The horrid thumb injury photos allegedly caused by a spider bite

 Revised 9 Jun 2010

 I have received the series of images of a horrid injury to a thumb from many people starting in June 2003 with the alleged cause being a spider bite, most commonly attributed to a brown recluse.   It is possible that this is a spider bite, however, the stories surrounding this series of images have acquired the makings of an urban legend.  I have now heard that this same wound supposedly was a brown recluse bite that occurred in 7 American states, 4 Canadian provinces and Costa Rica, was supposedly a hobo spider bite in British Columbia and a solifuge bite in Iraq.  In August of 2005, a Belgian arachnologist informed me that this same series of photos has been circulating in Belgium as alleged African spider bites occurring in Belgian people, that you have only 14 minutes to get to a hospital for treatment and that 88% of the bite victims lose a limb due to the bite.  So what is it?  A recluse bite?  A hobo spider bite?  An African spider bite?  Which is correct?   The recluse bite?  Why?  Because you received an email saying that that was what it was?   What is the proof that would allow any of these alleged causes to be accurate other than it was received as an email stating its alleged cause?

Obviously, this one series of pictures cannot be a recluse bite in all of these places and then also be an African spider bite in Belgium so one should REALLY question the validity of this information that is circulating.  Unfortunately, I have heard that readily-accepting people have used these images for Powerpoint presentations in paramedic classes etc. which may be spreading misinformation rather than educating people.  The picture of the recluse spider itself is not of the spider that caused the wound (as some have claimed) but is a stock photo from an Ohio university website.  This image was used in 2002 in a hyperbolic news story in Long Island.  Although it is possible that this is a recluse bite, no one can seem to verify where the alleged bite occurred, whether a spider was caught in the act of biting or at the scene of the crime, whether the victim was tested for additional etiologic agents of necrosis such as bacterial infection, if a doctor actually made the diagnosis or it was a self-diagnosis from the victim, if the diagnosis came from an area of the continent that actually has brown recluses, etc.  Again, what proof is offered that this is a spider-related injury except for the fact that the email says so?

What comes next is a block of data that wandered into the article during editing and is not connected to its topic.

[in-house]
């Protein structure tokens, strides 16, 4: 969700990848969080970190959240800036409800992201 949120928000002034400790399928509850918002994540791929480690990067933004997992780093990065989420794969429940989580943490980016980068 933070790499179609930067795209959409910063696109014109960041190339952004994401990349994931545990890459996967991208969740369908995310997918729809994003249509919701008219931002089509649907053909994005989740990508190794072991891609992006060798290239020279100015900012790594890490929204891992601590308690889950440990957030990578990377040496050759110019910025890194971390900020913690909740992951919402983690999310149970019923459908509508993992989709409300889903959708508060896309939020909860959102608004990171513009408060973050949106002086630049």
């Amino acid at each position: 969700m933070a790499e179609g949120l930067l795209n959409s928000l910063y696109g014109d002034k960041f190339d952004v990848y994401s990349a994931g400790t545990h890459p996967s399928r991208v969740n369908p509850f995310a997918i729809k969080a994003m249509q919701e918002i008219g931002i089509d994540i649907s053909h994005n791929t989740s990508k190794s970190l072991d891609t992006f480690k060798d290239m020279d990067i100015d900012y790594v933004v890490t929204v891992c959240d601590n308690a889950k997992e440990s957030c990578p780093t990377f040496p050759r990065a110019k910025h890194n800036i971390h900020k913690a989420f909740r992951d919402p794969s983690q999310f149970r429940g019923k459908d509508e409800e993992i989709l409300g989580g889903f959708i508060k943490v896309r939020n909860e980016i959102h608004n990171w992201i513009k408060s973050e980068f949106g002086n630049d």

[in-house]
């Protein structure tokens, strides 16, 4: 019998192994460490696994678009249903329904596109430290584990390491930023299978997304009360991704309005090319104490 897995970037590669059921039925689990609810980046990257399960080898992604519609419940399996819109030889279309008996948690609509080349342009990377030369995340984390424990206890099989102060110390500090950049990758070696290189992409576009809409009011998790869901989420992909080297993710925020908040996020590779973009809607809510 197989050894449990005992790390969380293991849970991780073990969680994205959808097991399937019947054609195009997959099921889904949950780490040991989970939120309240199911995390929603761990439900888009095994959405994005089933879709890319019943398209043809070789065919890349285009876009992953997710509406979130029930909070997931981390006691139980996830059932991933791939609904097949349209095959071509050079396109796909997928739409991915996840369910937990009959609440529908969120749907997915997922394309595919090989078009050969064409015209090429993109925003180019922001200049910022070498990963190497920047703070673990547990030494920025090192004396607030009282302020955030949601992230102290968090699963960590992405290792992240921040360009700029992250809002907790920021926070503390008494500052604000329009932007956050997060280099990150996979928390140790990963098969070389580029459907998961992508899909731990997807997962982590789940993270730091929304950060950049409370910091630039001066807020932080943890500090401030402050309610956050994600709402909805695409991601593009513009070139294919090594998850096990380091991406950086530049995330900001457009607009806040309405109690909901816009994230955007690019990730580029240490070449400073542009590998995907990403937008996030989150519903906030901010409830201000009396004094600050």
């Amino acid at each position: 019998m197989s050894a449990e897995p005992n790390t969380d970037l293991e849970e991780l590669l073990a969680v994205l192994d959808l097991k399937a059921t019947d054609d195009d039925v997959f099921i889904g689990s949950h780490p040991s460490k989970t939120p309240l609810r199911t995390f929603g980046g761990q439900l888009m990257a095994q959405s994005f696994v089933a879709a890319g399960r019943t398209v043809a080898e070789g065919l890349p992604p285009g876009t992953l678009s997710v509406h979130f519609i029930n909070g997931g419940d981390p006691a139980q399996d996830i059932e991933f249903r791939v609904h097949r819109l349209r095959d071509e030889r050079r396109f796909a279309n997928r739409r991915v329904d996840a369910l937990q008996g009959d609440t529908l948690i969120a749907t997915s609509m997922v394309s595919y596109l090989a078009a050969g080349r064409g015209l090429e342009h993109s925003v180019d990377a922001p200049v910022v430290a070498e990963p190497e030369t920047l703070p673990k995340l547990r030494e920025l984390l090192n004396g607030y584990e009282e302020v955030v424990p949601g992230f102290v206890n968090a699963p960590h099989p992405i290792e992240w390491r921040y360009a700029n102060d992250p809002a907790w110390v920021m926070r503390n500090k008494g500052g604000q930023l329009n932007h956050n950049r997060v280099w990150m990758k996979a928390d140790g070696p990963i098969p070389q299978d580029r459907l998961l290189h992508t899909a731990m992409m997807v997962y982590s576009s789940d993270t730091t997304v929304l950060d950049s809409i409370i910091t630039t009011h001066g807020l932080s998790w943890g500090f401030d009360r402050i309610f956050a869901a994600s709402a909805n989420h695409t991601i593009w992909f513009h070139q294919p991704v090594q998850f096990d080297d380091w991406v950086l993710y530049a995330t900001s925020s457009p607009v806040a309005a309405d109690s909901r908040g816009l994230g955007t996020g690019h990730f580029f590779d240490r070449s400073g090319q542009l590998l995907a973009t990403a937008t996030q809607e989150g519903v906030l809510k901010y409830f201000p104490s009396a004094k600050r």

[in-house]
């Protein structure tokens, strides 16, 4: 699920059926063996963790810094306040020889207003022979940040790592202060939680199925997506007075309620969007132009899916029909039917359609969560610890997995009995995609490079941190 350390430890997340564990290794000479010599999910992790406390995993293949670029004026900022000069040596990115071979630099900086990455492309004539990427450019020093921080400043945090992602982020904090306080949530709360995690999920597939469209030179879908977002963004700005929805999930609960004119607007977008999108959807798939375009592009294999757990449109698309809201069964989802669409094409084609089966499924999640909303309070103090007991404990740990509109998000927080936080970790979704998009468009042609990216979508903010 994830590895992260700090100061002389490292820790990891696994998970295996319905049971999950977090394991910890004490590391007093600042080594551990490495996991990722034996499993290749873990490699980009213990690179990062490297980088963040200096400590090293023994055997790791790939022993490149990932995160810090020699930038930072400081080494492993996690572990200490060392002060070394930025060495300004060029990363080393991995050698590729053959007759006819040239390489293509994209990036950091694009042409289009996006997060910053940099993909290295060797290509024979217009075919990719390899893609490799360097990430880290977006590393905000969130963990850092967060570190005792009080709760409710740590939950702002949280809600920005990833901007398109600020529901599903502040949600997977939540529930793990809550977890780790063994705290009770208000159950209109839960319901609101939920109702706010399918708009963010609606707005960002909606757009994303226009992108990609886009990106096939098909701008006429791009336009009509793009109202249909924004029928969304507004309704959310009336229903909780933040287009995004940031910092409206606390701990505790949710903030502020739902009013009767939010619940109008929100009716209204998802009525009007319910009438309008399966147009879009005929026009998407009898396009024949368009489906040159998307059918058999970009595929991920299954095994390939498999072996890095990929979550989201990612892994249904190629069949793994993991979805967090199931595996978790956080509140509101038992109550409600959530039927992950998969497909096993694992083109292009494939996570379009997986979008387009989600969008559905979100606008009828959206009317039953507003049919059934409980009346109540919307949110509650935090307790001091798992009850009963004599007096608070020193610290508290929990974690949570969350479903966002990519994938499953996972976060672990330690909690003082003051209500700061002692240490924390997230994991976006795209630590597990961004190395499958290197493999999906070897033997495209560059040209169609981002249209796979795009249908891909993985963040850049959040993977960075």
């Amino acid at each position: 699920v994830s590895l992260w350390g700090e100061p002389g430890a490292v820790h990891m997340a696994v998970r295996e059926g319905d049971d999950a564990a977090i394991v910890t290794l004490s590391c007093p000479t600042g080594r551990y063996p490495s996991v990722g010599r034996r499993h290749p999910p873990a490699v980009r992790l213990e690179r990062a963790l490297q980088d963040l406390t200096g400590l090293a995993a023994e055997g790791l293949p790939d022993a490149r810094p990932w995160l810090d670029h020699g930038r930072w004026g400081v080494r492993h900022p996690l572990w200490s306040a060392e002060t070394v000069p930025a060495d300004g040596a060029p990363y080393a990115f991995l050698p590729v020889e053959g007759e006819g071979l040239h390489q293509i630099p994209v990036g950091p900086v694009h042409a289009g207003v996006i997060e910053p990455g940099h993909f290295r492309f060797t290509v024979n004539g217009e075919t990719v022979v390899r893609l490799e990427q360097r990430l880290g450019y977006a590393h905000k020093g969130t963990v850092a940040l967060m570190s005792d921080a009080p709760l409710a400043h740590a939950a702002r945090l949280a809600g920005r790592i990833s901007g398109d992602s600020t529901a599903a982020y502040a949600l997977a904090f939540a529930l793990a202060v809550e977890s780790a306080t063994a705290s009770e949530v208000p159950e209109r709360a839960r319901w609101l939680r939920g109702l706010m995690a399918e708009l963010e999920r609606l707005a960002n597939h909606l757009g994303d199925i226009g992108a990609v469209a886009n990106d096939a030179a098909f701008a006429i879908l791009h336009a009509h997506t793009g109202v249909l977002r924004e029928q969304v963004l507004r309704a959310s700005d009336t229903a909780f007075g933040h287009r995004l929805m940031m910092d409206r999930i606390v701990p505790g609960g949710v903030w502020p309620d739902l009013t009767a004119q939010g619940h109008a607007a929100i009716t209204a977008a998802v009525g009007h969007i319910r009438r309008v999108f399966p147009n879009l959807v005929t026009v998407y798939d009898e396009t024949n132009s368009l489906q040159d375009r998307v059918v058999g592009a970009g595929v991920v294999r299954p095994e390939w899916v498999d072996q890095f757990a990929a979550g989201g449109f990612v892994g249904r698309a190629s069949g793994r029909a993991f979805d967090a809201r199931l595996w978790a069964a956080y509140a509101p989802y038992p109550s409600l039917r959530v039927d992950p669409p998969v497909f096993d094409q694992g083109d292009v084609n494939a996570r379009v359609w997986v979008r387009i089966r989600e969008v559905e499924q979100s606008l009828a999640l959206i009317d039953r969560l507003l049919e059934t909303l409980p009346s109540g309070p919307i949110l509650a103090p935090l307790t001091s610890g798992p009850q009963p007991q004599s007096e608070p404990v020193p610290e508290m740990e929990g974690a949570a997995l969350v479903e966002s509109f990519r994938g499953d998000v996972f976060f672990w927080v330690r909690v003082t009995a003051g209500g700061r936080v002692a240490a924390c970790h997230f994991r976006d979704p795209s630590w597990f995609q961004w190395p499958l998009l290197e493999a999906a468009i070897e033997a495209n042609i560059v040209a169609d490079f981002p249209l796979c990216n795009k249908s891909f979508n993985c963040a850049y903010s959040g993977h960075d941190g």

However, the main effect that this set of images will have is to cause paranoia in the non-arachnological public, bring out corroborative stories of people who have some alleged brown recluse story and will proliferate once again the hyperbolic message about recluses.  One of the forms of this series that I saw was a statement something like, "warn people - save a life".  Once again, hyperbole.  I have added a webpage to my website lifting quotes from an article by Phillip Anderson, a Missouri dermatologist who specialized on brown recluse bites for over 30 years.  Basically here is a summary from his article and several since then by other authors.

Many people contact me stating that their doctors diagnosed them with recluse bites and then gave antibiotics.  Although antibiotics are not a bad idea overall, they do nothing to counteract the effects of venom.  Antibiotics kill bacteria.  The correct treatment for recluse bites is simply RICE therapy (rest, ice, compression and elevation). (Actually this has been modified from “ice” to “cold” because some people put ice directly on their skin and cause frozen tissue injuries.)  So therefore when a doctor prescribes antibiotics for a “brown recluse bite”, the doctor is either treating it like a bacterial infection or prescribing the incorrect remedy.